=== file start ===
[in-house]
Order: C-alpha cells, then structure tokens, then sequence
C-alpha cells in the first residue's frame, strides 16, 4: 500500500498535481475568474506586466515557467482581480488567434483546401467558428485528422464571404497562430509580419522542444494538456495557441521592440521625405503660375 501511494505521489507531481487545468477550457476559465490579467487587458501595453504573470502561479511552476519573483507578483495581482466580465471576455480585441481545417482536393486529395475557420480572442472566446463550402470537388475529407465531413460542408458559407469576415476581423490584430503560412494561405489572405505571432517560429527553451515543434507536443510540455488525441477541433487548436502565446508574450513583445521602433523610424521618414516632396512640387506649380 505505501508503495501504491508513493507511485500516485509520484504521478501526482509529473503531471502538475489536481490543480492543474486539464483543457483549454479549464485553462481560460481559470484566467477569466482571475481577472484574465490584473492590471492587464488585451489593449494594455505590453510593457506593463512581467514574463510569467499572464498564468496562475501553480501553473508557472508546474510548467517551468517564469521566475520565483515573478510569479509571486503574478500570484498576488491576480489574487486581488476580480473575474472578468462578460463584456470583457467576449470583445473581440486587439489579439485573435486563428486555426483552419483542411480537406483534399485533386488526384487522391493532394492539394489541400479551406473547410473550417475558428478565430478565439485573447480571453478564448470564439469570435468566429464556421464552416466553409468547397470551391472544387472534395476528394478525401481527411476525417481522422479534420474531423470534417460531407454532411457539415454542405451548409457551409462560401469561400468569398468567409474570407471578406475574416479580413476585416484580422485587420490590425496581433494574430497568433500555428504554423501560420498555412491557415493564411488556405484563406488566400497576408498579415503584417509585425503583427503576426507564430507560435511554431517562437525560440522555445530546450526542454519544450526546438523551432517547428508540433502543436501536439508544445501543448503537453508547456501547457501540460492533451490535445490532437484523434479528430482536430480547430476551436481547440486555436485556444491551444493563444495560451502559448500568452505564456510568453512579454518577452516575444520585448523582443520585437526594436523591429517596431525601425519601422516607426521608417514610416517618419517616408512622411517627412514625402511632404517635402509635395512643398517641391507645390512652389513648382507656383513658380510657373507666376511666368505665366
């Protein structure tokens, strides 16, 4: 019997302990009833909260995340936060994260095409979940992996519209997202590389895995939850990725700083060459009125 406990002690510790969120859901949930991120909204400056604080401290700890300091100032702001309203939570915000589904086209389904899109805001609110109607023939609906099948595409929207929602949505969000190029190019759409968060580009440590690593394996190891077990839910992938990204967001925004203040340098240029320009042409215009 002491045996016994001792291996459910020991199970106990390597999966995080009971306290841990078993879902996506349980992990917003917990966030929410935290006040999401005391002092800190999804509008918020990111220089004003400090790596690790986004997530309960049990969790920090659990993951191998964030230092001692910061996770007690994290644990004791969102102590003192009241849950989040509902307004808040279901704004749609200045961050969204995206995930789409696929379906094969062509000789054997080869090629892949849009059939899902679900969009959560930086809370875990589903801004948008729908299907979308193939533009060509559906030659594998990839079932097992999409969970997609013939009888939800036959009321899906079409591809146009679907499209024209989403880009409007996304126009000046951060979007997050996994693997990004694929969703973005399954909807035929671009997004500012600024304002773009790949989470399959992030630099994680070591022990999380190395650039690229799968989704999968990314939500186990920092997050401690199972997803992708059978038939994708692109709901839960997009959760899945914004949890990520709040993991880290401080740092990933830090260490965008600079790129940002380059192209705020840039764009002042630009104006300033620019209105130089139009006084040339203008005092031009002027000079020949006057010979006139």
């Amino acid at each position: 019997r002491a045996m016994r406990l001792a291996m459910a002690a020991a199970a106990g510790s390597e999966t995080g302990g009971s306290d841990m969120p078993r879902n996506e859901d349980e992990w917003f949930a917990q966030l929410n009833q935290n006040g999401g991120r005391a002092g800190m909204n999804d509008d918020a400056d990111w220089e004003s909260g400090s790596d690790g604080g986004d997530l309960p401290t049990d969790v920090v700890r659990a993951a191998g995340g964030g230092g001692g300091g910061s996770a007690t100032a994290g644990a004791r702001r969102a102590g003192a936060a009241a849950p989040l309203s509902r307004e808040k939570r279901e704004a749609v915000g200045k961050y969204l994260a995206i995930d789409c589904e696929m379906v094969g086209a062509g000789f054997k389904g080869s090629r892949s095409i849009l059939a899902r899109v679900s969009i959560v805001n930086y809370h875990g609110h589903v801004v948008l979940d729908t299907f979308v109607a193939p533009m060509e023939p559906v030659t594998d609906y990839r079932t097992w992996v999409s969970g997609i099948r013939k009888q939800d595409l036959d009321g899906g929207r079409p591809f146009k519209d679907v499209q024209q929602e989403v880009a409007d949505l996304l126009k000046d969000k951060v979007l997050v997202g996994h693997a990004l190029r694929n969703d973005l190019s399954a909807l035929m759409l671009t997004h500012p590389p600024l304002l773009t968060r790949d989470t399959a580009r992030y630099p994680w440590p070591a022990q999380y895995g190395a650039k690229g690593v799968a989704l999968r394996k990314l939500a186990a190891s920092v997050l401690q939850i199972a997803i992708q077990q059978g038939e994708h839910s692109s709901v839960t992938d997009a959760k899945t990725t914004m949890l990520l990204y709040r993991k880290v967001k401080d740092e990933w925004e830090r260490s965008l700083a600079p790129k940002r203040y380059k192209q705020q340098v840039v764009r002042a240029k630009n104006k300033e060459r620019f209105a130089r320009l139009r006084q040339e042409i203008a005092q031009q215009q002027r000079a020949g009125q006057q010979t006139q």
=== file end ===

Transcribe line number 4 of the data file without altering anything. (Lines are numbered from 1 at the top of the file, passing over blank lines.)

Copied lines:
């Protein structure tokens, strides 16, 4: 019997302990009833909260995340936060994260095409979940992996519209997202590389895995939850990725700083060459009125 406990002690510790969120859901949930991120909204400056604080401290700890300091100032702001309203939570915000589904086209389904899109805001609110109607023939609906099948595409929207929602949505969000190029190019759409968060580009440590690593394996190891077990839910992938990204967001925004203040340098240029320009042409215009 002491045996016994001792291996459910020991199970106990390597999966995080009971306290841990078993879902996506349980992990917003917990966030929410935290006040999401005391002092800190999804509008918020990111220089004003400090790596690790986004997530309960049990969790920090659990993951191998964030230092001692910061996770007690994290644990004791969102102590003192009241849950989040509902307004808040279901704004749609200045961050969204995206995930789409696929379906094969062509000789054997080869090629892949849009059939899902679900969009959560930086809370875990589903801004948008729908299907979308193939533009060509559906030659594998990839079932097992999409969970997609013939009888939800036959009321899906079409591809146009679907499209024209989403880009409007996304126009000046951060979007997050996994693997990004694929969703973005399954909807035929671009997004500012600024304002773009790949989470399959992030630099994680070591022990999380190395650039690229799968989704999968990314939500186990920092997050401690199972997803992708059978038939994708692109709901839960997009959760899945914004949890990520709040993991880290401080740092990933830090260490965008600079790129940002380059192209705020840039764009002042630009104006300033620019209105130089139009006084040339203008005092031009002027000079020949006057010979006139």